Robert’s Review: Eat Locals (2017)

Scary DVDs! Woo!
Freema Agyeman as Angel

★★★ out of ★★★★★
Filmed entirely in Hertfordshire, England, this charming vampire flick starts slowly, but saves itself with an action-filled second act and a thoroughly satisfying ending.

Directed by Jason Flemyng

Though they may have jumped the undead shark about a decade ago (yes, I’m looking at you, ya sparkly Twilight bastards), vampires are still alive and kickin’. So to speak. They tend to show up in horror/comedies these days, but that kind of thing goes in cycles. We’ll have funny vamps for a while until someone gives them their fangs back like Robert Eggers’ The Witch (2015) and The Pierce Brothers’ The Wretched (2019) did for witches. Not that witches have fangs. Gave them their wicked back? Well, you get the idea.

In Jason Flemyng’s directorial debut, Eat Locals, all eight of Britain’s vampires are meeting at a remote farmhouse — as they do every 50 years — to hash out any territorial disputes, mete out discipline as required, and just generally chat about the state of all things vampirey. On this particular evening, however, they’ll be joined by guests both invited and surprise.

The invited guest, a young lad from Essex named Sebastian Crockett [Billy Cook; Trespass Against Us (2016)], thinks he’s there for a fun weekend alone with an older woman. As it turns out, his friend Vanessa [Eve Myles; TV’s Keeping Faith (2017 – 2019)] might have left out a few details when she asked Sebastian to join her.

Sebastian tries to talk his way out.

The surprise guests, on the other hand, know full well why they’re there. As a crack team of Special Forces vampire hunters, they’ve been waiting for just such a chance and they’re ready to make them bloodsuckers pay! Hoo-rah.

Or, at least, that’s the idea.

Eat Locals starts out a bit on the slow side. Slow and somewhat confusing, to be honest. I’m not exactly sure what writer Danny King was aiming for with all the initial running through the woods, but I don’t think he hit whatever it was. However, if you can temper your viewing with a little patience, you’ll be rewarded with a great horror/comedy/action movie mashup.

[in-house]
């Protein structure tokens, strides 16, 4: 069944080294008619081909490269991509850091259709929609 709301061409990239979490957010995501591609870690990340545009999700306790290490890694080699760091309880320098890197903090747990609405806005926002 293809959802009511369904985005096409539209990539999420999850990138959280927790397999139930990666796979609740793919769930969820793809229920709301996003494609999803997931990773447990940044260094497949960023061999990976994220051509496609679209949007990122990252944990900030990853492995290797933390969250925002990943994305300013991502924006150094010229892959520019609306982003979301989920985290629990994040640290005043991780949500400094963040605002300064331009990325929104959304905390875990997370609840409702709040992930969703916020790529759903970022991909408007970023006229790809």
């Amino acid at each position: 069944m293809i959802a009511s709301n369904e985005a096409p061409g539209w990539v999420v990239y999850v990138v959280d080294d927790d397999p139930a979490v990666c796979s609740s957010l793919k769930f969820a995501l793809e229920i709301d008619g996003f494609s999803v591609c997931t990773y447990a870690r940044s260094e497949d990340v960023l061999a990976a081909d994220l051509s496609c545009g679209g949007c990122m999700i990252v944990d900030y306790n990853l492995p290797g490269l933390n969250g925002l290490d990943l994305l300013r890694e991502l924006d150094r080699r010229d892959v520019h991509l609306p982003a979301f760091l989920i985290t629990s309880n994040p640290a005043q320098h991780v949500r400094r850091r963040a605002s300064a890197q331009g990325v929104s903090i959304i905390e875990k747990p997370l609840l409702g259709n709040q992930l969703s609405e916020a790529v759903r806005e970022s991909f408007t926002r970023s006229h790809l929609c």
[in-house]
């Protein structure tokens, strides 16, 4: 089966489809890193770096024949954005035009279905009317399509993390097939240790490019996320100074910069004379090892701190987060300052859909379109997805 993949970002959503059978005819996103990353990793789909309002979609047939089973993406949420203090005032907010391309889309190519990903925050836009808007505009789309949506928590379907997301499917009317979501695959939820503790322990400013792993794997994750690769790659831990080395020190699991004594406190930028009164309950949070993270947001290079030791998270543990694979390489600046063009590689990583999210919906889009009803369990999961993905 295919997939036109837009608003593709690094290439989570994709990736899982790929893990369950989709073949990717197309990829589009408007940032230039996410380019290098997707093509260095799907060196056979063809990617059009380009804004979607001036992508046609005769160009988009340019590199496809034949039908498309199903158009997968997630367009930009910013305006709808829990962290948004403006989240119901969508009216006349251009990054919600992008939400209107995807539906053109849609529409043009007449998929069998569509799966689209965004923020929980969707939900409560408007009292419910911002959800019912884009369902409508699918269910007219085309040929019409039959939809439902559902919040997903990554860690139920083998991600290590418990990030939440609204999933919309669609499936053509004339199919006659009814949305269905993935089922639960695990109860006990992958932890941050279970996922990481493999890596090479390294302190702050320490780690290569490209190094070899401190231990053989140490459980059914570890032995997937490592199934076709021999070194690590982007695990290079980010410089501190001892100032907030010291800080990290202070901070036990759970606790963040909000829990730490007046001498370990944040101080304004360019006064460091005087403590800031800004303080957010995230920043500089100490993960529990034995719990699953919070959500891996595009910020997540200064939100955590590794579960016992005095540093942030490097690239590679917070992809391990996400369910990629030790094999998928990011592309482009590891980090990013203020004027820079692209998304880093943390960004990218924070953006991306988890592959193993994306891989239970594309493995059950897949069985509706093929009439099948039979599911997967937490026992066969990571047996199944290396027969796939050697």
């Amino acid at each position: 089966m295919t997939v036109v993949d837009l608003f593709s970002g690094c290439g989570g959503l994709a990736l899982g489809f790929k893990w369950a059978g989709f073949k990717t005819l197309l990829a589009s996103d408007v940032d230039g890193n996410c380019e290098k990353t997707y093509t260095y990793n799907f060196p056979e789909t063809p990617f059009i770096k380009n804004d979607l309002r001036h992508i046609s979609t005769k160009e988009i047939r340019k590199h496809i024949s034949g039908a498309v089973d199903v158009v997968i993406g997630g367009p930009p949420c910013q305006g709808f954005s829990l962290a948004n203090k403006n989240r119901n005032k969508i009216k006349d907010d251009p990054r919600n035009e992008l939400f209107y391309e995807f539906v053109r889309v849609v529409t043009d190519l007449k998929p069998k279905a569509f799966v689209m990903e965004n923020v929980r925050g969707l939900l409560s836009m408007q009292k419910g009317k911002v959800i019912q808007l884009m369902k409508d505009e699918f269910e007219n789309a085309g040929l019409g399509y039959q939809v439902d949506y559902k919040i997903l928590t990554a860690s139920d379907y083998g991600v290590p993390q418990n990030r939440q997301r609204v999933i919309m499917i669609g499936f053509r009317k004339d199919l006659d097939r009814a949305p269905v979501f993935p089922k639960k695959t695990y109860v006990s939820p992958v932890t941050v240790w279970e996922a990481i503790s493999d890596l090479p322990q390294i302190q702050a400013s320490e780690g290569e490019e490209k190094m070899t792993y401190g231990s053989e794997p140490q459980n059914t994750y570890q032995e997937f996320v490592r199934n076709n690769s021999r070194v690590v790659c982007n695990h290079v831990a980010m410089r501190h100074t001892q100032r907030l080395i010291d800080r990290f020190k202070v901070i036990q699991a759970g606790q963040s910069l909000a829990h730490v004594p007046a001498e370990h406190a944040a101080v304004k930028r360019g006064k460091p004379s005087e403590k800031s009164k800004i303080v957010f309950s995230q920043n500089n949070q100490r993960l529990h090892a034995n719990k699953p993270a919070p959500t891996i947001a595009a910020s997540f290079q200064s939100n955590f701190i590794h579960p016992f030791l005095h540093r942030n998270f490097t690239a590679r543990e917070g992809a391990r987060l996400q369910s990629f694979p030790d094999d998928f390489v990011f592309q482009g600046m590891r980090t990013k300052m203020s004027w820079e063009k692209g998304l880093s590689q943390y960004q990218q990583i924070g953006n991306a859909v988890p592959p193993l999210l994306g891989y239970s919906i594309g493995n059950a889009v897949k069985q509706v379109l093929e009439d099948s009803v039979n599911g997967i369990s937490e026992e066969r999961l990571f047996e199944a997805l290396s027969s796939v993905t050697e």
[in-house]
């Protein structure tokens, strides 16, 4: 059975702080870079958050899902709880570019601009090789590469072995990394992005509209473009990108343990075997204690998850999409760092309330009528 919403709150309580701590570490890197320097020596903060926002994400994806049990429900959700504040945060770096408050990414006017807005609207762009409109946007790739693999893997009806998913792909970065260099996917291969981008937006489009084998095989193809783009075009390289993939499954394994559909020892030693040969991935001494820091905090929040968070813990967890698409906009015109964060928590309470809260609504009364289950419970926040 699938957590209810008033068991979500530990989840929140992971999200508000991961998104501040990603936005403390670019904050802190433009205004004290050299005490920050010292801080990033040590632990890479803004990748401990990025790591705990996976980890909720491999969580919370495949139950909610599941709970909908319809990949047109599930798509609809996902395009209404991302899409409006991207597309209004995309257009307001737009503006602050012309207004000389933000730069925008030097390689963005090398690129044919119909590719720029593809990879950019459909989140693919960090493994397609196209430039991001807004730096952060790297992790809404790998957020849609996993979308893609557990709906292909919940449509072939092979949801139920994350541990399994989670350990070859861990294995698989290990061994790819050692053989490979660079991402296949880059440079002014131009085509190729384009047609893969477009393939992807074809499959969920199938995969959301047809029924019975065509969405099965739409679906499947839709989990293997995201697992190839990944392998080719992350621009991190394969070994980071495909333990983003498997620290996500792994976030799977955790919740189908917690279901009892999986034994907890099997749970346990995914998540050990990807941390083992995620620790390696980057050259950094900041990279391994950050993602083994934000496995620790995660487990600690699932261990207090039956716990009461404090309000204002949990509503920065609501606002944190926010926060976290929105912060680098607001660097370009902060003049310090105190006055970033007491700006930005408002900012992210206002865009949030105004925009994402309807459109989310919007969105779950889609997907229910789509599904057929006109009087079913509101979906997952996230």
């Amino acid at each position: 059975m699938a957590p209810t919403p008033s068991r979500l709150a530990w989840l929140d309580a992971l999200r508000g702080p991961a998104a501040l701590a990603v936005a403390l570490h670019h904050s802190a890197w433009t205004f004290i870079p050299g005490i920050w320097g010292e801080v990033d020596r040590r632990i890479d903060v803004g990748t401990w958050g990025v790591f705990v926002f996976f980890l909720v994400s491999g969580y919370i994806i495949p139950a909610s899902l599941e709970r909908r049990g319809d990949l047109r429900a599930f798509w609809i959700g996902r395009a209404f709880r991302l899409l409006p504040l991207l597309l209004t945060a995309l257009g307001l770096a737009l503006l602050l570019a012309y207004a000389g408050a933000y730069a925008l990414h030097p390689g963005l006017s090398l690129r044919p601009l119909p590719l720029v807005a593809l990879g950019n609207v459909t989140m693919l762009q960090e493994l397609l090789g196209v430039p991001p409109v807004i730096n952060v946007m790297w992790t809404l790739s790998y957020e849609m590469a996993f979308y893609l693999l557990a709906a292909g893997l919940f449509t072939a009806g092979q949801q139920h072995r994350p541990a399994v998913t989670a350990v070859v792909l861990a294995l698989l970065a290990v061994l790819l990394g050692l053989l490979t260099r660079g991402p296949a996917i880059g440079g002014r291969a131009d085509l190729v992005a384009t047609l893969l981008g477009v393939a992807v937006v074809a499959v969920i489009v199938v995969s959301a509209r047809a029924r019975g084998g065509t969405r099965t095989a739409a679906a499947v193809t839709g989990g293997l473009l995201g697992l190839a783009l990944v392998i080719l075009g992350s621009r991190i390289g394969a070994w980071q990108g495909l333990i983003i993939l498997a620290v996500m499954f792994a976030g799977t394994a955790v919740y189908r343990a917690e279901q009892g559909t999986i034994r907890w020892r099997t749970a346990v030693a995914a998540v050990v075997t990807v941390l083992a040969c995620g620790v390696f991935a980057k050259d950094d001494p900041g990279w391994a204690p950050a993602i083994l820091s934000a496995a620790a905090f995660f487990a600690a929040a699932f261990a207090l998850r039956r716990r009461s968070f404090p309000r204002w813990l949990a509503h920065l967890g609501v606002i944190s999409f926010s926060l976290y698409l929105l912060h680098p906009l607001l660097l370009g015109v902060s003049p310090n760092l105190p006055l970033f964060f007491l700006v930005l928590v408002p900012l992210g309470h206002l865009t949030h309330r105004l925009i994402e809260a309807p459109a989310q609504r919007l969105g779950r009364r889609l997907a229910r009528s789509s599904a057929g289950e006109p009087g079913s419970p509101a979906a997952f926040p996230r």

All of the main actors are industry veterans and do a fantastic job. In fact, if you’re a fan of Doctor Who, you’re already familiar with:

  • Freema Agyeman [Doctor Who (2006 – 2010)]
  • Annette Crosbie [Doctor Who (2010)]
  • Tony Curran [Doctor Who (2010)]
  • Eve Myles [Doctor Who (2005 – 2008)]
Yep, vampires with guns.

Not a member of the Doctor Who Fandom? Then how about this: Eat Locals is also the very first time the original cast from Guy Ritchie’s Lock, Stock and Two Smoking Barrels (1998) have been reunited. Actors Dexter Fletcher and Nick Moran are once again in front of the camera. Meanwhile, behind the scenes, Jason Flemyng has traded his acting hat for the director’s chair and shark puncher extraordinaire, Jason Statham [The Meg (2018)], is showing them all how it’s done as the film’s 2nd Unit Fight Director.

The special effects are simple, but well done. The nice thing about vampires — from a special effects standpoint — is that they just look like regular people most of the time. Easy peasy! With a budget in the neighborhood of $1.5 million, though, the filmmakers didn’t have to do as much corner cutting as we often see in our favorite genre. Most of the effects are practical which is always a nice touch. There were a few added in during post-production, but never to an annoying degree.

And, aside from the film’s somewhat awkward beginning, the writing for Eat Locals settles down nicely and provides some decent tension coupled with a few good chuckles; often of the dry, English variety. Billy Cook (playing Sebastian Crockett) gets the lion’s share of the funny stuff and, perhaps consequently, shines as the most charismatic of the bunch.

While it might not be the deepest, most thought-provoking movie in the world and it doesn’t free vampires from their current comedy/horror pigeon hole, Eat Locals is a charming slice of vampire action.

Eat Locals is currently streaming on iTunes, Amazon Prime, Google Play, Vudu, and several other platforms.

[Note: Some of the links in this review contain affiliate info so clicking on them might result in a wee bit of cashola in the ol’ Scariest Things coffers. It’s not costing you anything extra. We’re just skimming a bit off the top from the corporate fat cats and putting it towards more Scariest Things goodness.]

Review by Robert Zilbauer.

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